Commonwealth University students travel to Belize to research politics, culture, economy


Fourteen Commonwealth University students, from the Mansfield and Lock Haven locations, recently returned from studying abroad in the Central American country of Belize. The students were part of a faculty-led, short-term study abroad program that has been introducing students to Belize since 2014.

Students who attended the trip were Ally Fisher, of Owego, New York; Paige Grant, of Galeton; Charisma Grega, of Mansfield; Jeffrey Griffiths, of Lykens; Anissa Lytle, of York; Kelly McFillin, of Conshohocken; Hailey Morgan, of Mount Carmel; Erica Parks, of Elmira, New York; Kat Rowen, of Albrightsville; Hailey Thomas, of Columbia Crossroads; Kathryn Tice, of Covington; and Brittany Tiffany, of Lowman, New York, from the Mansfield location and Katie Gingrich, of Annville; and Megan Reniker, of Lititz, from the Lock Haven location. Faculty who accompanied the students on the trip were Drs. Jeffrey Bosworth and Jonathan C. Rothermel from the Mansfield location.

While in Belize from May 23 to June 6, students researched the politics, culture and economy of Belize. Students chose from one of four major research questions focusing on cultural identity, globalization, sustainable development or democracy, and while in-country they gathered field notes on their research topic.

Belize is a developing country, and the contrast in wealth was noted by students. However, students also observed the friendly demeanor and optimism of Belizeans.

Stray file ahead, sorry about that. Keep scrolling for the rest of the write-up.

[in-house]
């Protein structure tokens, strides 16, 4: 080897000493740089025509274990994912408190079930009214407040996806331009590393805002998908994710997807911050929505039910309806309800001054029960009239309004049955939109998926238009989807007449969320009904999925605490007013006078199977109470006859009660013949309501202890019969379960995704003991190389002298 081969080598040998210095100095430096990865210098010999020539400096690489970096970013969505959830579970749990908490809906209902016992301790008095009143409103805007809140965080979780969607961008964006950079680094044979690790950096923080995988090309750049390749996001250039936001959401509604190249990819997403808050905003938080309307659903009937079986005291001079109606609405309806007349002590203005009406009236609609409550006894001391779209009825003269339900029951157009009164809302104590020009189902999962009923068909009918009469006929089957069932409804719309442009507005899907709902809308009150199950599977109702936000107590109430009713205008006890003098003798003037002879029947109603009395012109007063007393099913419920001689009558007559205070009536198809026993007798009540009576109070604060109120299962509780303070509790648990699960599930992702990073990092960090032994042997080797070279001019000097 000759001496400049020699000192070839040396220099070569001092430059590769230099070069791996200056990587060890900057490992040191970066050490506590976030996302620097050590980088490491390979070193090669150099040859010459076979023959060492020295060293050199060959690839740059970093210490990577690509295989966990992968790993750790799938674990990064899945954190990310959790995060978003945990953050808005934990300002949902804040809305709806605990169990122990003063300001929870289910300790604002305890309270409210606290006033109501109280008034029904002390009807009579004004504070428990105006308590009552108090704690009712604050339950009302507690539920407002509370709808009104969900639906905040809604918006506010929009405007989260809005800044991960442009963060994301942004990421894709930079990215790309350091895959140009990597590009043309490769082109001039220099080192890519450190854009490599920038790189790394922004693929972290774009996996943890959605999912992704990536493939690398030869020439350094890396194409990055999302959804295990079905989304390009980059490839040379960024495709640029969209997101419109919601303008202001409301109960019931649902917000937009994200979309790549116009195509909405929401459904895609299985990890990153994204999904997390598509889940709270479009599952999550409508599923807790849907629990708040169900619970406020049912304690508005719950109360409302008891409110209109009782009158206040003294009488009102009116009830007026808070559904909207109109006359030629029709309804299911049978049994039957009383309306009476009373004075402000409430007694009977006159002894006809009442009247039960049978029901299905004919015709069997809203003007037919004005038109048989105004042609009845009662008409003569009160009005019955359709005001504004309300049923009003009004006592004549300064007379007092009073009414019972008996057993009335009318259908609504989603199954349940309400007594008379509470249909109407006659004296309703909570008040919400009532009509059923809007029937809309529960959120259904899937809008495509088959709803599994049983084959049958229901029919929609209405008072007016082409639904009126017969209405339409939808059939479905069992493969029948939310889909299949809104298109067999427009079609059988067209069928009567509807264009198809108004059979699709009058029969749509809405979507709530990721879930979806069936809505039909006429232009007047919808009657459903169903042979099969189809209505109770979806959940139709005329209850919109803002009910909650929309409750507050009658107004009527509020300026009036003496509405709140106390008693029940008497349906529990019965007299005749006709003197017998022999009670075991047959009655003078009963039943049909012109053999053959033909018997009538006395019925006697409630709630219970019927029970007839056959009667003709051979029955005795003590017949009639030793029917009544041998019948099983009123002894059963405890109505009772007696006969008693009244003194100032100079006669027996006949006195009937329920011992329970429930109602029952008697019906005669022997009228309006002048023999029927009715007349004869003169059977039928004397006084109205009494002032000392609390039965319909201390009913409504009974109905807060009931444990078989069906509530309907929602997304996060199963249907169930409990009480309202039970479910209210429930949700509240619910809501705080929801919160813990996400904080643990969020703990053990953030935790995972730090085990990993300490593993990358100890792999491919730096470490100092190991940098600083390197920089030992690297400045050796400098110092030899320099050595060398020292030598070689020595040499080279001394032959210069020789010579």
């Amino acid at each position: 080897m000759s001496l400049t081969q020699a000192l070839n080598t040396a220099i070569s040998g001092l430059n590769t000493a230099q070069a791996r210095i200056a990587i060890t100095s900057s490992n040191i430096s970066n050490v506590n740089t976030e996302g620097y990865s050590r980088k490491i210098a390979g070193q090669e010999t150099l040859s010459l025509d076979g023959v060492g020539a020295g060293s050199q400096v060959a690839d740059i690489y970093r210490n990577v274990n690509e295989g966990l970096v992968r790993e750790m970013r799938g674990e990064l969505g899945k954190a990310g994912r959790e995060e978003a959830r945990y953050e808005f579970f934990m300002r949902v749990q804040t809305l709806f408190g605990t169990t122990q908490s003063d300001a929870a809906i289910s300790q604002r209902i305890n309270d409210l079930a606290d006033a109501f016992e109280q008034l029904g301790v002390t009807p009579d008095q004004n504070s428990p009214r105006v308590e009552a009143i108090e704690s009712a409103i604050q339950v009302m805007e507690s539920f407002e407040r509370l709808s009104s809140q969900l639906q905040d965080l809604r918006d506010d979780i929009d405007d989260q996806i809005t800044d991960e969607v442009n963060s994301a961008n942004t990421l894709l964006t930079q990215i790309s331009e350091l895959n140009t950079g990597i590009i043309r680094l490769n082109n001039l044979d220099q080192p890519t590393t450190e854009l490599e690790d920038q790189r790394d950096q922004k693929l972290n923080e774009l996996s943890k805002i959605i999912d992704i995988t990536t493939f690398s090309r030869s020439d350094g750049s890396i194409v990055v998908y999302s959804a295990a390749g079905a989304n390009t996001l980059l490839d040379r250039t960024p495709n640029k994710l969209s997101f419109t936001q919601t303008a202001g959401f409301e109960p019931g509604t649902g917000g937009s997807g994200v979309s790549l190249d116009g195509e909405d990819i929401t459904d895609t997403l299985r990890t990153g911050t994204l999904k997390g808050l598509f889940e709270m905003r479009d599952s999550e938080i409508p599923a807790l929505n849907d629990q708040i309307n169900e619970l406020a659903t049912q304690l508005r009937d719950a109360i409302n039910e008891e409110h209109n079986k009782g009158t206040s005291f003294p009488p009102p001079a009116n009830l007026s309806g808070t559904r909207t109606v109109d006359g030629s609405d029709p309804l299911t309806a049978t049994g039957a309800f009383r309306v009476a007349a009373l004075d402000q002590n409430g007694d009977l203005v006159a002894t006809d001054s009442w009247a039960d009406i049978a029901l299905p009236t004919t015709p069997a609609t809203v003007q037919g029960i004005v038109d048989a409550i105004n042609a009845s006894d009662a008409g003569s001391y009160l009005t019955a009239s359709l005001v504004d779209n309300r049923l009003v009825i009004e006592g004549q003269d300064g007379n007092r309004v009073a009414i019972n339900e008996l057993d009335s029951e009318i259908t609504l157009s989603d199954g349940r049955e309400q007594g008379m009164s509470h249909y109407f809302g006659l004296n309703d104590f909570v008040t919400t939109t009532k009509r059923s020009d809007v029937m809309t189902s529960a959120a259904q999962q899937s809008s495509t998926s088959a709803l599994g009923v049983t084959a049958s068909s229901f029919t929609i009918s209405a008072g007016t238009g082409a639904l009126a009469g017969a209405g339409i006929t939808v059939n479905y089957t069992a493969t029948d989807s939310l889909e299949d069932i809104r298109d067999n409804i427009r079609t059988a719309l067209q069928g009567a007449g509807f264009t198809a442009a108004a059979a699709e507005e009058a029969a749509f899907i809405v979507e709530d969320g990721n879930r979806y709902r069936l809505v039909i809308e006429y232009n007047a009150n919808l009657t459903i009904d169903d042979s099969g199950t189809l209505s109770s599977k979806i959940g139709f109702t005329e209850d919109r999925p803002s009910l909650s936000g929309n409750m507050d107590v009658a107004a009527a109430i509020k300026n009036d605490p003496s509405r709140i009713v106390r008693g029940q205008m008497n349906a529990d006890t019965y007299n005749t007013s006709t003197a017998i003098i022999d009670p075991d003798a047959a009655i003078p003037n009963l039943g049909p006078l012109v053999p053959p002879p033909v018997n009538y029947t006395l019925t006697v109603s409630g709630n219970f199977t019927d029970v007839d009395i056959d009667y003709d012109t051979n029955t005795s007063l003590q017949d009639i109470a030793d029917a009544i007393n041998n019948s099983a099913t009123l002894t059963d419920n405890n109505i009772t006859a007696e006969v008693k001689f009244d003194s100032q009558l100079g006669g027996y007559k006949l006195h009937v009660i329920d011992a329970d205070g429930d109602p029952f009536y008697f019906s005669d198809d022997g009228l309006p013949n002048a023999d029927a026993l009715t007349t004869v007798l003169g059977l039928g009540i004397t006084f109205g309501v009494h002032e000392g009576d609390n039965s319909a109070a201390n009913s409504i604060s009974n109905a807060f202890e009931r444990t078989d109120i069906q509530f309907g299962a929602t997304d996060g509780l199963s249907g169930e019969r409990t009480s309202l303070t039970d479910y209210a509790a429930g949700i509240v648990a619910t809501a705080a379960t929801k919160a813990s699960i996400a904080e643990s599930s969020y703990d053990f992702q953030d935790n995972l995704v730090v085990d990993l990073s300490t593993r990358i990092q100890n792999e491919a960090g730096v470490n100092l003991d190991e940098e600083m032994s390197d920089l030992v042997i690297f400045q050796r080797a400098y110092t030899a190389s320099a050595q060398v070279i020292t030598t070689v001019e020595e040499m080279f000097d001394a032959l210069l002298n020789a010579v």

"We grow up with very consumerist values and think that money equals wealth and happiness. Belize proves that this is not the case," said Grega, an elementary education major.

Drs. Bosworth and Rothermel facilitated opportunities for students to talk to a wide range of Belizeans, including community activists, business leaders and politicians. There also were impromptu opportunities for the students as well, when the president of the senate, the Honorable Carolyn Trench Sandiford, showed up while students were touring the National Assembly to answer their questions.

The small size of the country, a population estimated around 400,000 - a size similar to the state of Massachusetts, allowed students to experience a wide variety of the country's attractions. They climbed Mayan temples in Orange Walk also known as "Sugar City," participated in Garifuna drumming in Hopkins, cooled off in the surf of Placencia, learned to make tamales in San Ignacio and snorkeled in the second largest barrier reef in the world off the coast of Caye Caulker - among many other exciting adventures.

"Caye Caulker's motto - 'go slow' - rubbed off on me," said Reniker, an international studies major. "I now feel more appreciative of what I have and unbothered by what I don't."

On a visit to the U.S. Embassy in Belmopan, the capital of Belize, U.S. Ambassador Michelle Kwan - the former Olympian figure skater turned diplomat - took time out of her busy schedule to share her story with students and encourage them to pursue their dreams.

For most of the students, it was their first time leaving the country, and for at least five students, it was their first time on an airplane.

"I was anxious sometimes, but hands down, it was the best time in my life. I am so grateful I got to go," said Morgan, a sociology major.

Studying in Belize is a unique opportunity and unlike what most students have experienced, even those who have previously traveled abroad. "Going to Belize gave me a look into a different world and way of life that traveling in Europe just does not give you," said Fisher, a political science major.

These experiences also help students find out more about themselves, like Lytle, a psychology major. "I am now much more confident and can step out of my comfort zone to talk to people that I do not know much easier than before," Lytle said.

To make a financial contribution toward future trips to Belize, contact Jonathan Rothermel at